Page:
Dawsonite: Properties and Occurrences

Dawsonite is a mineral composed of sodium aluminum carbonate hydroxide, chemical formula NaAlCO3(OH)2. It is an orthorhombic mineral composed of sodium aluminum carbonate hydroxide. It is named after geologist Sir John William Dawson (1820–1899).

It was discovered in 1874 during the construction of the Redpath Museum in a feldspathic dike on the campus of McGill University on the Island of Montreal, Canada. The type material is preserved in the collection of the Redpath Museum.

General Information

  • Category: Carbonate minerals
  • Formula: NaAlCO3(OH)2
  • Crystal system: Orthorhombic
  • Crystal class: Dipyramidal (mmm)

Properties

It is a mineral consisting of a basic aluminum sodium carbonate occurring in white bladed crystals (specific gravity 2.40). It crystallizes in the orthorhombic crystal system. It is not mined for ore.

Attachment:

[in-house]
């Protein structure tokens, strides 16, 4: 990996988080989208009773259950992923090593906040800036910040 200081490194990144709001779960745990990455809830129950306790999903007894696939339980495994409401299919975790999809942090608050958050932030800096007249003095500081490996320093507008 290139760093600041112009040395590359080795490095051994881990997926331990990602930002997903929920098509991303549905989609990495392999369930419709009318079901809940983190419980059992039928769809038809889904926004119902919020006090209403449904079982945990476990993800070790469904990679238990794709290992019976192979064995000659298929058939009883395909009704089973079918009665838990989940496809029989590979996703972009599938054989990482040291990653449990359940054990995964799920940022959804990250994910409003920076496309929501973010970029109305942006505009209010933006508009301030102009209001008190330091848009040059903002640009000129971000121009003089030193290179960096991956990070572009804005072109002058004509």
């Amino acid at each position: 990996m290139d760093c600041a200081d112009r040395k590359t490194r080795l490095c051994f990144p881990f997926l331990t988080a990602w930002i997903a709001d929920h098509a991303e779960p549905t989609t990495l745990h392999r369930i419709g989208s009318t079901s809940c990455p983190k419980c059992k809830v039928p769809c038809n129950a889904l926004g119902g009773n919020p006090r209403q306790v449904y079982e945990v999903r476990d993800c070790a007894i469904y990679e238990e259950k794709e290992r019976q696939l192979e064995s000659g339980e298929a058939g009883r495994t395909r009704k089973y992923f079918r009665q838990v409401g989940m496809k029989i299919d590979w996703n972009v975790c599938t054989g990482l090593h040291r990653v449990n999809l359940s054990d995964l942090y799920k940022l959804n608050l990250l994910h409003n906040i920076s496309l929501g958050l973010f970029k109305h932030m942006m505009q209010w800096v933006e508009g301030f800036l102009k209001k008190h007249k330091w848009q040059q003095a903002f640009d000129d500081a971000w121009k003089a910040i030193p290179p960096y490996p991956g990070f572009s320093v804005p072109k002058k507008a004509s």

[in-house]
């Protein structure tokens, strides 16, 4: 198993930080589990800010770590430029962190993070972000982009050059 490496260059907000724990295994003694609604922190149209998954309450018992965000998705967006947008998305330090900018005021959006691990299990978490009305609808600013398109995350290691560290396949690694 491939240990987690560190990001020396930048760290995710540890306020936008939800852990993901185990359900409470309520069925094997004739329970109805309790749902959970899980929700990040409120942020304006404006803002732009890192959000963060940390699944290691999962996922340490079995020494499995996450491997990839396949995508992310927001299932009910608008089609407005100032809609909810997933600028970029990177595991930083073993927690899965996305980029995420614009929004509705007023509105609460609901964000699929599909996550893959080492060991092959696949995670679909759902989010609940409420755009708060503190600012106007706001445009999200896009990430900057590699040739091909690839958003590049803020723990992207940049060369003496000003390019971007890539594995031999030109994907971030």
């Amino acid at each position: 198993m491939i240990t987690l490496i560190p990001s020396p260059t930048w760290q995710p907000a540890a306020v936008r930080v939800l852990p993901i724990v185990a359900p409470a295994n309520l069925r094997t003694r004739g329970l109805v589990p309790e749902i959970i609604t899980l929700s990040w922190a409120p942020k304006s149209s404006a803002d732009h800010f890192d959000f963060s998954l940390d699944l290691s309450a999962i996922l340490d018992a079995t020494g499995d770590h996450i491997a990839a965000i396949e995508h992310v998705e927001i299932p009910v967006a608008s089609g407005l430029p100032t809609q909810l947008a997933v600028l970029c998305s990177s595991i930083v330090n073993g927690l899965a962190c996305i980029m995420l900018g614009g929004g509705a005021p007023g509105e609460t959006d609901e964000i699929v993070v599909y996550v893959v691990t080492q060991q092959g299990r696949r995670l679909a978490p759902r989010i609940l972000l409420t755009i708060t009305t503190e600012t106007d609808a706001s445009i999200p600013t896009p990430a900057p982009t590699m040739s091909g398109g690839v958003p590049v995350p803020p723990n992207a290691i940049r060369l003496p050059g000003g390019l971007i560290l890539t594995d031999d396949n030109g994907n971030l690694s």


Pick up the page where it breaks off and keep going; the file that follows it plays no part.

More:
• Formula mass: 144.00 g/mol
  • Color: white
  • Crystal habit: encrustations or radial
  • Fracture: uneven
  • Mohs scale hardness: 3
  • Luster: vitreous
  • Streak: white
  • Diaphaneity: transparent
  • Specific gravity: 2.436

Occurrence: Coating vug walls and fractures in hydrothermally altered feldspathic dikes and hornfels associated with nepheline syenite (Mont Saint-Bruno, Canada); authigenic in alkaline shales and coal-bearing rocks (Green River Formation, USA; Sydney Basin, Australia); in saline soils on nepheline syenite tuffs (Olduvai Gorge, Tanzania).

Association: Fluorite, calcite, dolomite, aragonite, pyrite, quartz (Quebec, Canada); analcime, dolomite, quartz, calcite, pyrite, albite, cryolite, halite, fluorite (Green River Formation, USA).

 

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